The Reds' speedster doesn't just steal bases, he steals ballgames.
"It's fun being fast" -Billy Hamilton
David Kohl / USA TODAY Sports
By Hal McCoy
CINCINNATI -- What does it mean when Billy Hamilton gets on base and uses the basepaths as his personal running track? Ask the San Francisco Giants, who may or may not have seen Hamilton scurrying around the bases like the ghost of Mercury at Great American Ball Park Tuesday night.
Asked that question, Hamilton broke into a broad smile and uttered the truest words ever spoken by a baseball player: "It's fun being fast." And it matches the tee-shirt Hamilton wears under his baseball uniform: "Speed Kills."
The Reds used a pair of four-run innings, both ignited by Hamilton and his derring-do on the basepaths to torch the Giants, 8-3.
San Francisco's Hunter Pence homered with one out in the top of the first off Homer Bailey and it looked as if the team with the best record in baseball (37-21) was off to the races.
They hadn't seen the real race yet. Hamilton hadn't yet left the starting blocks.
Hamilton led off the bottom of the first with a double to left. He broke for third too early, though, and Tim Lincecum had him easily off of second, but the Giants pitcher hurried his throw into the outfield enabling Hamilton to score.
Hamilton led the fourth with an infield hit and it was Billy-Around-The-Bases again. He stole second and continued to third when catcher Hector Sanchez's throw whizzed into center field. Frazier walked and Brandon Phillips drilled a two-run double.
And that's the way the Reds roll when Billy The Bandit gets on base. He not only steals bases, he steals games.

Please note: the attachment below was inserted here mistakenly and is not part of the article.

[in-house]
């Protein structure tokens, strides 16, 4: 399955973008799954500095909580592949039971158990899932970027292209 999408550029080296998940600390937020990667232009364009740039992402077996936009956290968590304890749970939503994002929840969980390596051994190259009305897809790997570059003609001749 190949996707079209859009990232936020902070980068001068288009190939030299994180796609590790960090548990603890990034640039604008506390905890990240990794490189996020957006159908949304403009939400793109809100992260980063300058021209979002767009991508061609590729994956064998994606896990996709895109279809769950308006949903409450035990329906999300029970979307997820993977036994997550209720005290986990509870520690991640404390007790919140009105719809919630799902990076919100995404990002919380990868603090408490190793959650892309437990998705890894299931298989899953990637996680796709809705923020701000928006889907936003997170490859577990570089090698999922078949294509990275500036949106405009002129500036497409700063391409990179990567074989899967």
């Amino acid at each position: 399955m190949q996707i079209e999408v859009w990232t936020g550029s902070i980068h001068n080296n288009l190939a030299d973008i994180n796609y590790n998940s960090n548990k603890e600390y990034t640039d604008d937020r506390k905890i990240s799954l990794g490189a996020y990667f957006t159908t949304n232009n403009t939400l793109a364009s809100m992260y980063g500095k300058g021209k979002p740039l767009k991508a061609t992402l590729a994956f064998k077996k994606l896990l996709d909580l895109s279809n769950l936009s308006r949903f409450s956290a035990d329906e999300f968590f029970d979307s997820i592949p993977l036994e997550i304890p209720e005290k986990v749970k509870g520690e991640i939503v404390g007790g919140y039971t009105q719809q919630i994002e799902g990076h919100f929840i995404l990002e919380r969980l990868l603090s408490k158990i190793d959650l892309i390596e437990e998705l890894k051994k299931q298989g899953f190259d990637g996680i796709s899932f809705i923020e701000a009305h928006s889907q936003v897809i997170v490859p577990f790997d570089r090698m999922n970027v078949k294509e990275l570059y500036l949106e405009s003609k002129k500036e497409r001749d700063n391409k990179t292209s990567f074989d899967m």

There is no doubt the Reds do great things when Hamilton is breezing around the bases like California Chrome, leading off innings.
"That's my job," said Hamilton. "I hear these guys every single day. They preach to me, 'If you go, we go,' that's our saying in the dugout. No matter how many outs, no matter the situation, they feel if I get on that pumps the team up. So I feel a responsibility to get on every time.
"And that pressure doesn't bother me," he said. "I try to live up to the level of whatever the team needs me to do. They tell me I have to get on and once they say that, I say, 'Man, it really means a lot that the team says once I get on we go. I want to go, too."
Hamilton says when he gets on base it not only charges his dugout, but he can smell and hear and see fear in the defenders.
"It's awesome man, a real blessing," he said. "When I get on base I see everything changing. I see guys interacting with each other. It was a perfect example when I got on second base tonight. The shortstop and second basemen were talking to everybody, asking, 'What do I do here, do I hold him here, where do I go?' I can see that stuff and it makes me feel good, makes me feel special."
There is nobody more appreciative of Hamilton's game-wrecking ability than first-year manager Bryan Price.
"What Hamilton does is one of those things that has been missing from baseball, the really prolific base stealer," said Price. "Somebody who has gone unnoticed is Dee Gordon of the Dodgers (34 stolen bases to lead the league). He is having a similar effect in LA. He is a guy a lot like Billy, a guy who came up with big expectations. But it took him a little bit to get his feet under him at the big league level.
"But Billy is doing with a lot more hype," Price added. "When he gets on he is going to score a run. He is instant scoring position when he gets on first. It freaks a lot of people out. And it is certainly fun to have on our side."
Price said Hamilton's flying feet on the bases overshadows what he is doing in center field, using those same flying feet to chase down every hit in his zip code. And until two years ago he was a shortstop who had never played center field.
"He is a great defender," said Price. "It is already prolific. Not just the diving catches he makes but all the ground that he covers. And his throwing arm and his throwing accuracy are outstanding. His speed and prowess makes every corner outfielder a better player, too. It's phenomenal. For playing it only two years it is very special that he has not just played the position, he has excelled at it."